The collision, dubbed GW170817, was tracked back in 2017. Astronomers discovered an intense gamma-ray burst, considered one of the most energetic and brightest events in the Universe. Now, an intriguing glow is still radiating.
The recent discovery was interpreted as the result of a relativistic jet. And, as this jet moves into space, it produces its shockwave, emitting light across the spectrum, from radio waves to X-rays. Some astronomers, however, think otherwise. Here is what you need to know.
The Strangest Afterglow Ever Seen
This year in March, a team of astronomers used the Chandra X-ray Observatory to observe the strange glow. The discovery is astonishing.
The team found that the prolonged emission is still consistent with a relativistic jet. And as impressive as it might be, astronomers don’t know what enabled it to continue its activity.
Astronomer Eleonora Troja from the University of Maryland released a statement discussing the possible reasons. She said: “[…] there are physical processes we have not included in our models because they’re not relevant in the earlier stages that we are more familiar with when the jets form.”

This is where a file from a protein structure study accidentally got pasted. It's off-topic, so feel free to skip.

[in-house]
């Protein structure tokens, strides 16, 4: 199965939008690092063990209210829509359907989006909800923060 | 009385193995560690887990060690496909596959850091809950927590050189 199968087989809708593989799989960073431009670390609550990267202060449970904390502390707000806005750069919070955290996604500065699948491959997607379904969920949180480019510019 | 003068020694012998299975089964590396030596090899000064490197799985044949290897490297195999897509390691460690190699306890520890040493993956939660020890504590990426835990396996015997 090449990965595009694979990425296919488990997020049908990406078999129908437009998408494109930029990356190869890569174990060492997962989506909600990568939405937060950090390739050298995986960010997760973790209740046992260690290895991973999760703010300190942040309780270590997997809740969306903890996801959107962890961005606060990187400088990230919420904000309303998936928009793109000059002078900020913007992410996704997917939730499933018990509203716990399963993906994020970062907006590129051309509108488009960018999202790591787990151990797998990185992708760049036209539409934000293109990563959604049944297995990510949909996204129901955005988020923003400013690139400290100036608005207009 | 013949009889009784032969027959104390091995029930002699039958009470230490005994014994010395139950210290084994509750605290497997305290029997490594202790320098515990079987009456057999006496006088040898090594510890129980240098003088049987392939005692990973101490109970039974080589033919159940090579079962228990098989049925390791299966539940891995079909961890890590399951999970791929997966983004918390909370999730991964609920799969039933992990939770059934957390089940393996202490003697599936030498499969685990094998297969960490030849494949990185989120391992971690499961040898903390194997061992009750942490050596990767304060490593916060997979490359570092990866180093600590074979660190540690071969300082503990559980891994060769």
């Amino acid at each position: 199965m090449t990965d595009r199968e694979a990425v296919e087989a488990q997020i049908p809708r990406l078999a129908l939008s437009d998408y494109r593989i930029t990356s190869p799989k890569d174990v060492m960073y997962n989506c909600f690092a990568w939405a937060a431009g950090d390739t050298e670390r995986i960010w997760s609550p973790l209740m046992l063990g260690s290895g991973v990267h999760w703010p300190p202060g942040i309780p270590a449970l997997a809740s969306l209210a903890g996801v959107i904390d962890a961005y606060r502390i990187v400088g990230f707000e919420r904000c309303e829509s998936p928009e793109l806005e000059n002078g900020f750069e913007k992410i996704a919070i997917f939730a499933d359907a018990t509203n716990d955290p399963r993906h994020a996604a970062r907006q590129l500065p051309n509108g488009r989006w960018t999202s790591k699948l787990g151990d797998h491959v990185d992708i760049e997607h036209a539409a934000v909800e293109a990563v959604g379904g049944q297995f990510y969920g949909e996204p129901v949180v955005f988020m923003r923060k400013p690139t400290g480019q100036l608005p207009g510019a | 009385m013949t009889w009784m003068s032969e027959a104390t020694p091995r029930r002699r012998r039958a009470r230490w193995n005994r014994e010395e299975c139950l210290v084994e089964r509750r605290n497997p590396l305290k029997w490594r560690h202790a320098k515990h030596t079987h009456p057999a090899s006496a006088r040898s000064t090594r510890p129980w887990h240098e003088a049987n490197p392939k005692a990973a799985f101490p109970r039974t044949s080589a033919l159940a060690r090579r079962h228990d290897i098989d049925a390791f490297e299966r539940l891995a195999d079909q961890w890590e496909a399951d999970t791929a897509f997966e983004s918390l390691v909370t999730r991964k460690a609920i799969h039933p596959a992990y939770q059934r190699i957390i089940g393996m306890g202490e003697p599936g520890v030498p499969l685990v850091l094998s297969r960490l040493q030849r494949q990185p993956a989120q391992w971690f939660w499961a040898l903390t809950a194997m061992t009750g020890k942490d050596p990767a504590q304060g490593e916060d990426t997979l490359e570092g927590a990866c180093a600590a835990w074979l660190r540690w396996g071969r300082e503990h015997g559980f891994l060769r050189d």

The team considers another reason: it’s not the jet itself that triggered the extended emission, but an expanding cloud of gas from the kilonova that arose behind it, producing its shockwave. And if many shockwaves occur at various times and act differently, that could reveal how the diversity in how the multiple wavelengths faded.
Furthermore, the X-rays could have been extended by what the team called “continued energy injection by a long-lived central engine.”
Unfortunately, the astronomers don’t have enough data to find out which of those reasons triggered the continued glow. More investigation of the GW170817 will begin in December 2020, and the team is not really sure what it’s going to find, but optimism arises.
Either way, future discoveries, and research will help constrain the astronomers’ understanding of the unique event.